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Security-Paralyzed Diplomacy: An Internal Critic Attacks Our Barricaded Embassies

Ann Marlowe

As we meditate on the lessons of our failure in Afghanistan, one that’s easy to diagnose is the isolation of the American State Department presence there. In Afghanistan—and Iraq, Pakistan, and even in Libya, where it can be argued there is no threat to our personnel—American diplomats are unable to travel on short notice or using ordinary cars. Typically our consulates and embassies are highly fortified compounds in remote suburbs. Even for an American citizen, getting inside the Kabul embassy is a big deal, involving a quarter mile walk to the first checkpoint, an airport-style security check, and the surrender of one’s mobile phone at the security desk.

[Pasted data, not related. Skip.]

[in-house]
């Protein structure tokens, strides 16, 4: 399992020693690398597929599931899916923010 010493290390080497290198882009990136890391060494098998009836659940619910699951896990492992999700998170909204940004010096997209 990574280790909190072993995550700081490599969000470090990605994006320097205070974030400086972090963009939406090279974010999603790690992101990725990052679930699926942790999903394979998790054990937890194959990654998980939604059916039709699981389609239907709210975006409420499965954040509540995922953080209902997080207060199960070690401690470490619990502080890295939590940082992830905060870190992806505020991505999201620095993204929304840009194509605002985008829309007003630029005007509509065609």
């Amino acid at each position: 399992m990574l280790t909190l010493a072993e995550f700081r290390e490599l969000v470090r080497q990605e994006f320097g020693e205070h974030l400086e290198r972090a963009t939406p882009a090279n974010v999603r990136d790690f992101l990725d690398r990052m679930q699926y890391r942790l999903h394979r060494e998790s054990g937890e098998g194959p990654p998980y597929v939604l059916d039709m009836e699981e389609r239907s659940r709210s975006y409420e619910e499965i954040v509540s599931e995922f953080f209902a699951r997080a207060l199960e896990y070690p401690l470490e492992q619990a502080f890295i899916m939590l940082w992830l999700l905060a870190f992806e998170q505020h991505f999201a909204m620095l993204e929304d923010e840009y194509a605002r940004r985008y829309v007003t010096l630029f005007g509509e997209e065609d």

As for getting out—forget about it! Our diplomats are often required to travel by armored cars, usually in scarce supply, which makes it difficult for them to get outside and actually learn what’s going on in the country. In many places, they have to give travel plans to their security chief 48 hours in advance, making it almost impossible to react to events in real time, much less to shape them. While such constraints often hinder most nations’ diplomats, American officials face particularly stringent rules.

Luckily, a few of them seem inclined to do something about it.

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